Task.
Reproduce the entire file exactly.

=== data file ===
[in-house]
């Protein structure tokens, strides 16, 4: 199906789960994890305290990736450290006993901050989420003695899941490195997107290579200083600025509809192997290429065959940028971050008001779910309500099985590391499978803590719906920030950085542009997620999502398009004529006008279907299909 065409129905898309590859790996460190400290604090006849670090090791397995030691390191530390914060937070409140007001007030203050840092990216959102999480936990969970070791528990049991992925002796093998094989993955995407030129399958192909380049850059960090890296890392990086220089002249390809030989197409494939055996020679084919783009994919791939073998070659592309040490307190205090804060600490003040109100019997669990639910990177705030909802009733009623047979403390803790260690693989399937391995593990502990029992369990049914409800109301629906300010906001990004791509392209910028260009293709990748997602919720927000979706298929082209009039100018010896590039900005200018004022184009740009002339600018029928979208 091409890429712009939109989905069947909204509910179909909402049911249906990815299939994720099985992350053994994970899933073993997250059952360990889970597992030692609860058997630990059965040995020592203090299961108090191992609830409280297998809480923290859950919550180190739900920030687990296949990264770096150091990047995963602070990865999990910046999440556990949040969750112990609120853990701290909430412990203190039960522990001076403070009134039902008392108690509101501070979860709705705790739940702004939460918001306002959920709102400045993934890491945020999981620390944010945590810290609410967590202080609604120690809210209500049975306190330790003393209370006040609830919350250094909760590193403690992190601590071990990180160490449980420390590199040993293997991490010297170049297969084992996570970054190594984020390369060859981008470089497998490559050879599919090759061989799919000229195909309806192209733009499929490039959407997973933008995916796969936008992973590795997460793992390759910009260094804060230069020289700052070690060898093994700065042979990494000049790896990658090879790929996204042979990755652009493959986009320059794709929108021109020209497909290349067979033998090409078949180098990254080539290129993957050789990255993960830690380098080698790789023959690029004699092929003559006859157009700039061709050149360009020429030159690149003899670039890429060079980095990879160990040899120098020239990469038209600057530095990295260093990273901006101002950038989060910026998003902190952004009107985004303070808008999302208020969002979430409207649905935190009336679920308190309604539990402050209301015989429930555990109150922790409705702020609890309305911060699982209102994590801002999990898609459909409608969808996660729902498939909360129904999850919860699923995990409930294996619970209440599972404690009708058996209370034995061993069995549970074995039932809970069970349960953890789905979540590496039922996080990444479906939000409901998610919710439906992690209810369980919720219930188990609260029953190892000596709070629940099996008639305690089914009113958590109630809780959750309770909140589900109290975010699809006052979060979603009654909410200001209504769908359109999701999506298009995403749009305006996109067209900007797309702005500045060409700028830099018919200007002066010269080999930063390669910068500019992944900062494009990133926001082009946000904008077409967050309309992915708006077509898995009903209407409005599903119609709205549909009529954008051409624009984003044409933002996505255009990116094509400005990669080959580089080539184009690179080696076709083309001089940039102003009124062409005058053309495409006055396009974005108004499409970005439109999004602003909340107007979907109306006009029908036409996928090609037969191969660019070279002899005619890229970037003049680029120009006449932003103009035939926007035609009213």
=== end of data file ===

[in-house]
């Protein structure tokens, strides 16, 4: 199906789960994890305290990736450290006993901050989420003695899941490195997107290579200083600025509809192997290429065959940028971050008001779910309500099985590391499978803590719906920030950085542009997620999502398009004529006008279907299909 065409129905898309590859790996460190400290604090006849670090090791397995030691390191530390914060937070409140007001007030203050840092990216959102999480936990969970070791528990049991992925002796093998094989993955995407030129399958192909380049850059960090890296890392990086220089002249390809030989197409494939055996020679084919783009994919791939073998070659592309040490307190205090804060600490003040109100019997669990639910990177705030909802009733009623047979403390803790260690693989399937391995593990502990029992369990049914409800109301629906300010906001990004791509392209910028260009293709990748997602919720927000979706298929082209009039100018010896590039900005200018004022184009740009002339600018029928979208 091409890429712009939109989905069947909204509910179909909402049911249906990815299939994720099985992350053994994970899933073993997250059952360990889970597992030692609860058997630990059965040995020592203090299961108090191992609830409280297998809480923290859950919550180190739900920030687990296949990264770096150091990047995963602070990865999990910046999440556990949040969750112990609120853990701290909430412990203190039960522990001076403070009134039902008392108690509101501070979860709705705790739940702004939460918001306002959920709102400045993934890491945020999981620390944010945590810290609410967590202080609604120690809210209500049975306190330790003393209370006040609830919350250094909760590193403690992190601590071990990180160490449980420390590199040993293997991490010297170049297969084992996570970054190594984020390369060859981008470089497998490559050879599919090759061989799919000229195909309806192209733009499929490039959407997973933008995916796969936008992973590795997460793992390759910009260094804060230069020289700052070690060898093994700065042979990494000049790896990658090879790929996204042979990755652009493959986009320059794709929108021109020209497909290349067979033998090409078949180098990254080539290129993957050789990255993960830690380098080698790789023959690029004699092929003559006859157009700039061709050149360009020429030159690149003899670039890429060079980095990879160990040899120098020239990469038209600057530095990295260093990273901006101002950038989060910026998003902190952004009107985004303070808008999302208020969002979430409207649905935190009336679920308190309604539990402050209301015989429930555990109150922790409705702020609890309305911060699982209102994590801002999990898609459909409608969808996660729902498939909360129904999850919860699923995990409930294996619970209440599972404690009708058996209370034995061993069995549970074995039932809970069970349960953890789905979540590496039922996080990444479906939000409901998610919710439906992690209810369980919720219930188990609260029953190892000596709070629940099996008639305690089914009113958590109630809780959750309770909140589900109290975010699809006052979060979603009654909410200001209504769908359109999701999506298009995403749009305006996109067209900007797309702005500045060409700028830099018919200007002066010269080999930063390669910068500019992944900062494009990133926001082009946000904008077409967050309309992915708006077509898995009903209407409005599903119609709205549909009529954008051409624009984003044409933002996505255009990116094509400005990669080959580089080539184009690179080696076709083309001089940039102003009124062409005058053309495409006055396009974005108004499409970005439109999004602003909340107007979907109306006009029908036409996928090609037969191969660019070279002899005619890229970037003049680029120009006449932003103009035939926007035609009213």